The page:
Severe Drought Reported in Northwest, Southwest Arkansas

LITTLE ROCK, AR – Severe drought conditions are reported in Northwest and Southwest Arkansas.

The areas have seen very little rain since June.

The National Weather Service in Little Rock explains what’s happening in detail on its website. Part of the explanation is below.

What started as a promising year for appreciable rain has turned into something Arkansas has dealt with every year since 2010. Drought is back, and umbrellas have not been needed much in the last month to month-and-a-half (short-term).

There were quite a few spots that received less than an inch of precipitation in the last 30 days (June 16th through July 15th). Little Rock (Pulaski County) tallied 0.25 inch, with 0.51 inch at El Dorado (Union County), 0.53 inch at Hot Springs (Garland County), 0.54 inch at Fayetteville (Washington County), 0.58 inch at Texarkana (Miller County) and 0.99 inch at Pine Bluff (Jefferson County). These totals were generally 3 to 4 inches below normal.

The previous 30 days (May 17th through June 15th) was more kind (maybe even too kind in places), with several deluges and much higher totals. Fort Smith (Sebastian County) got 6.95 inches during this time frame, and Jonesboro (Craighead County) was not far behind with 6.86 inches. That pushed 60 day (May 17th through July 15th) numbers into positive territory at these locations (in northeast and west central Arkansas).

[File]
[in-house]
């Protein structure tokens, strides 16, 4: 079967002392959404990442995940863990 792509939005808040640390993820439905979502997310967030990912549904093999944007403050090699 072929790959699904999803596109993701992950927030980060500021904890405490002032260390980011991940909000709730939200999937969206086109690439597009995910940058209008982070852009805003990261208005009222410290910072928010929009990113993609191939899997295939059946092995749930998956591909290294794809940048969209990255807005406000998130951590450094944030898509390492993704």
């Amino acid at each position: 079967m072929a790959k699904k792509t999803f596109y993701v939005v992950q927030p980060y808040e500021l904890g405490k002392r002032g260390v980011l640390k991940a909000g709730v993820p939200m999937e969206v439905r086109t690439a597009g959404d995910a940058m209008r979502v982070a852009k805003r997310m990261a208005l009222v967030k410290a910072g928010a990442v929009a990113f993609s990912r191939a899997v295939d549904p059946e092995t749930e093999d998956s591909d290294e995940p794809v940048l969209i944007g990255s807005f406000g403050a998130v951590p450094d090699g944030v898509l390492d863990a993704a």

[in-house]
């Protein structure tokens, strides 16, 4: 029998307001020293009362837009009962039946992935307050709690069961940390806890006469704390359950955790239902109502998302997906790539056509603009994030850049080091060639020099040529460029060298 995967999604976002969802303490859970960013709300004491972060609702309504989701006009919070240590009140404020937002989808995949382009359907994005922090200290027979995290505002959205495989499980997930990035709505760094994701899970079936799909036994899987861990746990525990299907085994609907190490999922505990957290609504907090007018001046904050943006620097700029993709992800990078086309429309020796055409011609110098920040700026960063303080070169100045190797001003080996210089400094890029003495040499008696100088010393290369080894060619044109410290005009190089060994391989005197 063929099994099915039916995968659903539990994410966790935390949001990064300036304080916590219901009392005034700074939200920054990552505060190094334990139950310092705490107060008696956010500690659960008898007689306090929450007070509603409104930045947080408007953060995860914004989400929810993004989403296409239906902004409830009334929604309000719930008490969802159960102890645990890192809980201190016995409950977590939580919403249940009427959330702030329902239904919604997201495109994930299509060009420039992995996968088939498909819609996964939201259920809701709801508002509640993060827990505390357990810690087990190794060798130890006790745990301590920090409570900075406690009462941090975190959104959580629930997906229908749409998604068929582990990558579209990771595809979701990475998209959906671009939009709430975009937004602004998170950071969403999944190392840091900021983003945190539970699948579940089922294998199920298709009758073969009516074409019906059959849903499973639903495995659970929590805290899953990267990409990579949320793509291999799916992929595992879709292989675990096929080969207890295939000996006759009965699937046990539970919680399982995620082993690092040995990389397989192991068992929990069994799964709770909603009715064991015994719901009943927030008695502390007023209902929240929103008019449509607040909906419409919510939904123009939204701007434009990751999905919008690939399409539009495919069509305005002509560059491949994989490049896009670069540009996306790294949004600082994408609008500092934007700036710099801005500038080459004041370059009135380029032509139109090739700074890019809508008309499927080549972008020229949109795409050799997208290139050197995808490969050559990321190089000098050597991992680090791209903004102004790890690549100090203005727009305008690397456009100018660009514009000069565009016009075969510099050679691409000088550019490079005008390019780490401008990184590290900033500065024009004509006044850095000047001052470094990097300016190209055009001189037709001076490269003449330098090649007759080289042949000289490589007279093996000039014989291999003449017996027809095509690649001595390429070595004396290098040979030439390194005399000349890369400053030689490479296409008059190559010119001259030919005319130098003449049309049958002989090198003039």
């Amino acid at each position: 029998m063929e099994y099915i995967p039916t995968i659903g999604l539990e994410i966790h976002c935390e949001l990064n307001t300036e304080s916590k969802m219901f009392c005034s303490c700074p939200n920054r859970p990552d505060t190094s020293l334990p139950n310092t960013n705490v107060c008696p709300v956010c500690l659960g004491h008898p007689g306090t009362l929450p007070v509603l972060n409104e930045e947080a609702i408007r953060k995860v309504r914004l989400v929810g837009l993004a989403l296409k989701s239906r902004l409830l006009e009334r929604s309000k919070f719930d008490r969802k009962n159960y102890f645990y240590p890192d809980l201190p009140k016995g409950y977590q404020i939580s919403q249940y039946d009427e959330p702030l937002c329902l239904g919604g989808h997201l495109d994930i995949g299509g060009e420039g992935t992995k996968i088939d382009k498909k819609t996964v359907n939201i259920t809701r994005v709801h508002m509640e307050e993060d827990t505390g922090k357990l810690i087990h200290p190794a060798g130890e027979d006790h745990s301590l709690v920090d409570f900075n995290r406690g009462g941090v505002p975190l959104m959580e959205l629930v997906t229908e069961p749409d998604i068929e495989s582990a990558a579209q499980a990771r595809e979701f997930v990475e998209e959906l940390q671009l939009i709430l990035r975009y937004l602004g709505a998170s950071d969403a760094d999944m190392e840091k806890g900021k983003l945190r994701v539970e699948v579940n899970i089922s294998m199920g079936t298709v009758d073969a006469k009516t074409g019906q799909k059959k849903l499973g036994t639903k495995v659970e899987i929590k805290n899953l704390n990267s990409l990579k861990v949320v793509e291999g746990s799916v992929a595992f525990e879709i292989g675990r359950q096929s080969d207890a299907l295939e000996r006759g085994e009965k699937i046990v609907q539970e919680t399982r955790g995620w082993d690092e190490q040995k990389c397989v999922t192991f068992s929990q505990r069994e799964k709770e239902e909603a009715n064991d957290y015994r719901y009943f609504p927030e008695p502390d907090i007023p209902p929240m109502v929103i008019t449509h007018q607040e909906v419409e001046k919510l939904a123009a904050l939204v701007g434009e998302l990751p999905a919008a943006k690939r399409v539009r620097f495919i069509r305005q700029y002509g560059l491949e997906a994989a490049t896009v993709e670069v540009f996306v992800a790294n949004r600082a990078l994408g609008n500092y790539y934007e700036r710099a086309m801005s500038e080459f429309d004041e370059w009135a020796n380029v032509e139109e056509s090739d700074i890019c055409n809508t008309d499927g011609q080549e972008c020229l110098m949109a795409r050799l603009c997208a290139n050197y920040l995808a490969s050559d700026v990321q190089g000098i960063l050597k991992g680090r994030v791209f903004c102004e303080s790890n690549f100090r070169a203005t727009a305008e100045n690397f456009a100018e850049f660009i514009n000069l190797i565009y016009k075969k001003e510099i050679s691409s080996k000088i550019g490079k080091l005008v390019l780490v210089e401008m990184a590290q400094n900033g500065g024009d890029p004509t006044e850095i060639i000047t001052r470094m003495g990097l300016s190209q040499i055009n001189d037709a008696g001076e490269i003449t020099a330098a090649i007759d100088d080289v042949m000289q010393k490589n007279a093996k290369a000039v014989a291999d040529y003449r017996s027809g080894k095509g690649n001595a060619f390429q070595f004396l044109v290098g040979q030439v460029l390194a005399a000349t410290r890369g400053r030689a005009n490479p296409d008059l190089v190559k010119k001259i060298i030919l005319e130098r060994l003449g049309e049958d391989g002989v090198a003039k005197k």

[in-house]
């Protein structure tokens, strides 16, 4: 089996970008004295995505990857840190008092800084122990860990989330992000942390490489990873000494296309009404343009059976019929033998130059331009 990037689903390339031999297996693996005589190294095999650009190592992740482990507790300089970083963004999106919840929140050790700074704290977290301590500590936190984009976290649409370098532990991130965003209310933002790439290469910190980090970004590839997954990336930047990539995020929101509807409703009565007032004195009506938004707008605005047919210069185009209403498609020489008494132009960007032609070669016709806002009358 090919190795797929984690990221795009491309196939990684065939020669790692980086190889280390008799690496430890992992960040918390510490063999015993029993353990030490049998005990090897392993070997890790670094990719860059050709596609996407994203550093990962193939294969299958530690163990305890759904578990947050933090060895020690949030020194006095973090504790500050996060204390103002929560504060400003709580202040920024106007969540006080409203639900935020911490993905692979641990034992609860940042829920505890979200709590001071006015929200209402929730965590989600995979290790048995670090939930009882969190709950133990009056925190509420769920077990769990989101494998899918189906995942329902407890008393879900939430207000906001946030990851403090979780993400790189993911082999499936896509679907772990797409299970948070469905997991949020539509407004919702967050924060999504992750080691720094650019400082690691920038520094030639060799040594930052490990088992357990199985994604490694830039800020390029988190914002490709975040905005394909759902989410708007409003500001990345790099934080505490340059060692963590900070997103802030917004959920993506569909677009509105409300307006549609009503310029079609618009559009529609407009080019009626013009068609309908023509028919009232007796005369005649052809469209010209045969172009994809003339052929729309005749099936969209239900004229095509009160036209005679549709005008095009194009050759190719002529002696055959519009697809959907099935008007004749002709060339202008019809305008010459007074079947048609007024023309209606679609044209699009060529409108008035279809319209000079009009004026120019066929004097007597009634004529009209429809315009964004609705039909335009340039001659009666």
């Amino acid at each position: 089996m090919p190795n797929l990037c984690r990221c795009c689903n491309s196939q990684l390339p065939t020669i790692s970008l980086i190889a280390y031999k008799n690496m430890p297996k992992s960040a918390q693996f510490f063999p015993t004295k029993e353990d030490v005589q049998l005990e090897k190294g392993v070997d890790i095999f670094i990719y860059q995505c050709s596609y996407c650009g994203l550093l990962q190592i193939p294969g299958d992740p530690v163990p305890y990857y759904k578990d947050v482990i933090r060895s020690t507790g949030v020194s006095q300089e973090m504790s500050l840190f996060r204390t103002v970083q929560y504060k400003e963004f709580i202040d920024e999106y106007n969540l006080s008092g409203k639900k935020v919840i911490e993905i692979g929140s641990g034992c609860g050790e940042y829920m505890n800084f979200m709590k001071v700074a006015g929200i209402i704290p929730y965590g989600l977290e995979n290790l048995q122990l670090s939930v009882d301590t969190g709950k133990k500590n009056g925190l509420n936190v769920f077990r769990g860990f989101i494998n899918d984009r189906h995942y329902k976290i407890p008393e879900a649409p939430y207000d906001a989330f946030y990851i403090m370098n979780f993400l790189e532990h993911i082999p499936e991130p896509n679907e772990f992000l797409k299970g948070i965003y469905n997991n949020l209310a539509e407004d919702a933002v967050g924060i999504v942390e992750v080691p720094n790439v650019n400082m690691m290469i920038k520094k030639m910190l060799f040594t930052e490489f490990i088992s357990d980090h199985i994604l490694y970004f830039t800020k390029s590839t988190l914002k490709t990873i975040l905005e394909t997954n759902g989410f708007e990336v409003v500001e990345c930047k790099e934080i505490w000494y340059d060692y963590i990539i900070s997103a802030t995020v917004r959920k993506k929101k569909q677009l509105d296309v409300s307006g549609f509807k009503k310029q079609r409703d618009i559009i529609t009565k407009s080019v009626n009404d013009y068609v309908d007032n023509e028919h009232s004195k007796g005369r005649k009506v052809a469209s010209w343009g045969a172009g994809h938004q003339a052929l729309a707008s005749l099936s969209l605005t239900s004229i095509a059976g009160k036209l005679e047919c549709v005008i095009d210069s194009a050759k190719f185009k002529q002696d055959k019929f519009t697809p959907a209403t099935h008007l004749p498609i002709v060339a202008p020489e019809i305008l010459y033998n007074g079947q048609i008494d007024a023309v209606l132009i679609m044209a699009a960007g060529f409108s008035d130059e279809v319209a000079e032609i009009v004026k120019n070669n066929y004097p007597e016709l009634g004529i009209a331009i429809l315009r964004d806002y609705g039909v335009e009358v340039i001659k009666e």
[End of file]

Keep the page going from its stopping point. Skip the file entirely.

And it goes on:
This dry spell has been the most persistent (long-term) in the northwest (Ozarks) and parts of the southwest, with rainfall in the negative category not only the past 60 days (May 17th through July 15th), but also for the year. Texarkana (Miller County) was already behind by more than 10 inches for 2013. Incredibly, the deficit at this site is over five feet (64.59 inches) since 2010!

As rain shut off, vegetation started drying out. There was a moderate wildfire danger in 69 of 75 counties by July 17th (the wildfire danger remained low across 6 counties in the northeast). Burn bans were issued for 34 counties, and the list was growing.

Given worsening conditions, moderate to severe drought (D1/D2) conditions were identified in much of western and central Arkansas. There was no drought as of yet in the northeast.

Despite a phenomenal first cutting of hay in the spring, a second cutting was delayed because grass stopped growing (too dry). This was according to the University of Arkansas Division of Agriculture Cooperative Extension Service. Cattle producers are worried about a short hay supply this summer if rain does not return. Irrigation became the norm across the region to keep crops alive.

Drought indicators were showing warning signs (i.e. a decreasing ground water supply). Soil moisture was dropping below normal across all but the northeast.

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